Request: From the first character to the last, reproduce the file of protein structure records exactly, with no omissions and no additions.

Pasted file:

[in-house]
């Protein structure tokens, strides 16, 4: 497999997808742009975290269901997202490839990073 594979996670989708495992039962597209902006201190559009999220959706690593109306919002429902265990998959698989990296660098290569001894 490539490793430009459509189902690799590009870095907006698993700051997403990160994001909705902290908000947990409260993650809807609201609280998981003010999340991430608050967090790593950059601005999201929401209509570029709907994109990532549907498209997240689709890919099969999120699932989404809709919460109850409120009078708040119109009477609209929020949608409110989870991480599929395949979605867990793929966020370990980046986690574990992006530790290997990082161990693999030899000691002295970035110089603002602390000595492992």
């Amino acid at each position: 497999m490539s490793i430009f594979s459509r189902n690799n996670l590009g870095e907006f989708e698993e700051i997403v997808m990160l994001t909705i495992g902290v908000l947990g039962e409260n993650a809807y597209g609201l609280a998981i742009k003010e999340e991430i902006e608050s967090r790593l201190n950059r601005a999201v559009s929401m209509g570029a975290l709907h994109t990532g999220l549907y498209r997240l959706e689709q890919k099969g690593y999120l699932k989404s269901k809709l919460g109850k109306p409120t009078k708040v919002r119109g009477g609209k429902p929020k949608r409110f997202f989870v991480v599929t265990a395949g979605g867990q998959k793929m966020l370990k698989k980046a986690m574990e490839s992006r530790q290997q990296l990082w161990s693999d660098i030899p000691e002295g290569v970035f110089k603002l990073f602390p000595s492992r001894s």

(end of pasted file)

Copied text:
[in-house]
């Protein structure tokens, strides 16, 4: 497999997808742009975290269901997202490839990073 594979996670989708495992039962597209902006201190559009999220959706690593109306919002429902265990998959698989990296660098290569001894 490539490793430009459509189902690799590009870095907006698993700051997403990160994001909705902290908000947990409260993650809807609201609280998981003010999340991430608050967090790593950059601005999201929401209509570029709907994109990532549907498209997240689709890919099969999120699932989404809709919460109850409120009078708040119109009477609209929020949608409110989870991480599929395949979605867990793929966020370990980046986690574990992006530790290997990082161990693999030899000691002295970035110089603002602390000595492992």
């Amino acid at each position: 497999m490539s490793i430009f594979s459509r189902n690799n996670l590009g870095e907006f989708e698993e700051i997403v997808m990160l994001t909705i495992g902290v908000l947990g039962e409260n993650a809807y597209g609201l609280a998981i742009k003010e999340e991430i902006e608050s967090r790593l201190n950059r601005a999201v559009s929401m209509g570029a975290l709907h994109t990532g999220l549907y498209r997240l959706e689709q890919k099969g690593y999120l699932k989404s269901k809709l919460g109850k109306p409120t009078k708040v919002r119109g009477g609209k429902p929020k949608r409110f997202f989870v991480v599929t265990a395949g979605g867990q998959k793929m966020l370990k698989k980046a986690m574990e490839s992006r530790q290997q990296l990082w161990s693999d660098i030899p000691e002295g290569v970035f110089k603002l990073f602390p000595s492992r001894s």